After running it for about six years, I left a job leading an environmental nonprofit, incorporated Front Porch Forum, and launched a 50-neighborhood effort on proof-of-concept software that we hired a young guy at the local university to build. We’ve been growing every day since then.
Angwin: One thing that makes Front Porch Forum unique is that you slow down the pace of content—you don’t have threaded or instantaneous online comments happening. Why did you decide to go that route?
Wood-Lewis: We didn’t slow down the pace; we actually set what seemed like a very normal pace in 2000, and we just haven’t changed it. The world sped up considerably. Big Tech sped everything up considerably, and there are certainly wonderful benefits to some of that. A gardener once described Front Porch Forum as slow drip irrigation, compared to the firehose of so much of the rest of the internet. It’s just a little each day, and it keeps things growing on target.
For us, the point is not to have two or three people go back and forth 26 times fighting. Instead, we see ourselves as a starting point and a catalyst for community conversations. It’s not the end place. We don’t want it to be the end. We actually want people to spend less time online, and that’s blasphemy in Silicon Valley.
Angwin: You have some pretty deep-pocketed competitors with companies like Nextdoor. Have they made traction in Vermont, and do you worry about them?
Wood-Lewis: I used to worry about them in the early days, and then I realized this was wholly unproductive. It’s like comparing some little farmer who grows organic spinach to an industrial-sized tobacco farm. It’s like, O.K., yeah, they both grow green things, but, there is really no comparison.
Angwin: You have invested pretty heavily in content moderators. Can you tell me about their role?
I will say that, since the 2016 election, and even more in the last couple of years, we will get someone going off the deep end at us. But we hold the line; we apply our rules evenly. I know we are doing well when, in the same hour, we’ll get somebody accusing us of being a leftist communist and the next person accuses us of being a right-wing fascist. I think, O.K., we’ve struck the perfect balance. I’m saying that facetiously, but that kind of thing does happen.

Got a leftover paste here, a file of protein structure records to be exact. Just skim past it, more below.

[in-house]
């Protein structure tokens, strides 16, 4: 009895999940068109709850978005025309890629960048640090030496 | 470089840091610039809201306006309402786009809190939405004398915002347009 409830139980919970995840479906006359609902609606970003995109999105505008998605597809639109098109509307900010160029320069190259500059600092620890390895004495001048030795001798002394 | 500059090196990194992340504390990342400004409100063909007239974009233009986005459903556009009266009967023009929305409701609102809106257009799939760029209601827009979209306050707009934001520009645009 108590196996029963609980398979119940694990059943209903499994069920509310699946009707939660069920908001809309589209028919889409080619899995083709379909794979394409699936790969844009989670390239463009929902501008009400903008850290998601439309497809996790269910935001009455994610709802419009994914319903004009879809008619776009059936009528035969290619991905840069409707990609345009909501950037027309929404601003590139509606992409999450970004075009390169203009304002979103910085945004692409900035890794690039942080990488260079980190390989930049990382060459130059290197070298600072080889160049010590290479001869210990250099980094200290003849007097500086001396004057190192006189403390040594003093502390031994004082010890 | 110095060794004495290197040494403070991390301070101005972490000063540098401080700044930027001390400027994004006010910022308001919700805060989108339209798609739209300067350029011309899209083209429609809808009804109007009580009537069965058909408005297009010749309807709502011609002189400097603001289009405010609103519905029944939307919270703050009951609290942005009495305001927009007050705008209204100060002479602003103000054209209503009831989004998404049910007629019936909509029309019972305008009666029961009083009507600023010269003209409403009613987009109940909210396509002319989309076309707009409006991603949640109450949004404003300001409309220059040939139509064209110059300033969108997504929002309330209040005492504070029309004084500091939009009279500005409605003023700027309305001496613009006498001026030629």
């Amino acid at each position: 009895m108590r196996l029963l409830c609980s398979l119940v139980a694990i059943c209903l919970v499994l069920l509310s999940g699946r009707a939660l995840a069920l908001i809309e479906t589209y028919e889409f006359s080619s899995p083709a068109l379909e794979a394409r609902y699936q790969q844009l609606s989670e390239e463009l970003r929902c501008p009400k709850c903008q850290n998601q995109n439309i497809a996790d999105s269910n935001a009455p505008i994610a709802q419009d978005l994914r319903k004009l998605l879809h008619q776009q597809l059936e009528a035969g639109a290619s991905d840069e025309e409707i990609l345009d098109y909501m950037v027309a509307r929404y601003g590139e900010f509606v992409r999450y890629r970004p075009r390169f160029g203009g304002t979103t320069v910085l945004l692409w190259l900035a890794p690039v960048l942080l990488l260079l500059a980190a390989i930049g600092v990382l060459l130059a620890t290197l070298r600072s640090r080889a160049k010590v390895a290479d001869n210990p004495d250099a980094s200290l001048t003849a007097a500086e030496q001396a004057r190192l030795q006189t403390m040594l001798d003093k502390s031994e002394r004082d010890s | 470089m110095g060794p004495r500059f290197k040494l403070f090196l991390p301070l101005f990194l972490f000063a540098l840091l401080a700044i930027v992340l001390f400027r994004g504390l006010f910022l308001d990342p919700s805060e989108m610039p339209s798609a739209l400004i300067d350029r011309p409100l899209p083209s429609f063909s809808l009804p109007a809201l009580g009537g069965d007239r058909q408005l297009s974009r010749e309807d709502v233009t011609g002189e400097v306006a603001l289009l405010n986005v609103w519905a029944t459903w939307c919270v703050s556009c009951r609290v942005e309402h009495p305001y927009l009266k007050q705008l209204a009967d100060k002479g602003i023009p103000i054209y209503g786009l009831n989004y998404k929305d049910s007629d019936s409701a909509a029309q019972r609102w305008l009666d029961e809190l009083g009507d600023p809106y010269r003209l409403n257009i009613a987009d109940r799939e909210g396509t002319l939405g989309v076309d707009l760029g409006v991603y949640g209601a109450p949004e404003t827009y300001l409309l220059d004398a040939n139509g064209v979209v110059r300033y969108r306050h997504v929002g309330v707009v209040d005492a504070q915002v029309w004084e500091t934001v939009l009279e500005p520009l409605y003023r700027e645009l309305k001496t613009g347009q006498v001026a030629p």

Angwin: What type of content is not allowed?
Wood-Lewis: As long as people keep it relatively civil and neighborly and don’t stray into personal attacks, racists rants, or spread disinformation that endangers public health or local democracies, it’s historically been anything goes. I will say, it’s hard to keep the whole community engaged when the conspiracy theories and divisiveness we’re seeing nationally are also playing out on the local level.
Angwin: One final question. During the pandemic there has been a lot of talk about mutual aid and how it is a good model for resilience in the face of hard times. Does mutual aid have a home in Front Porch Forum?
Wood-Lewis: You know it’s interesting. The way we prioritize content is that we actually raise posts that express a need—say someone needs help shoveling their driveway or fixing something. It’s the posts that capture vulnerability and lead to real community building that go to the top. So, in that way I would say Front Porch Forum is itself an integral form of mutual aid. If you’re living in a strong community, that’s what mutual aid is: It’s you need something, you ask for it, and your community supports you.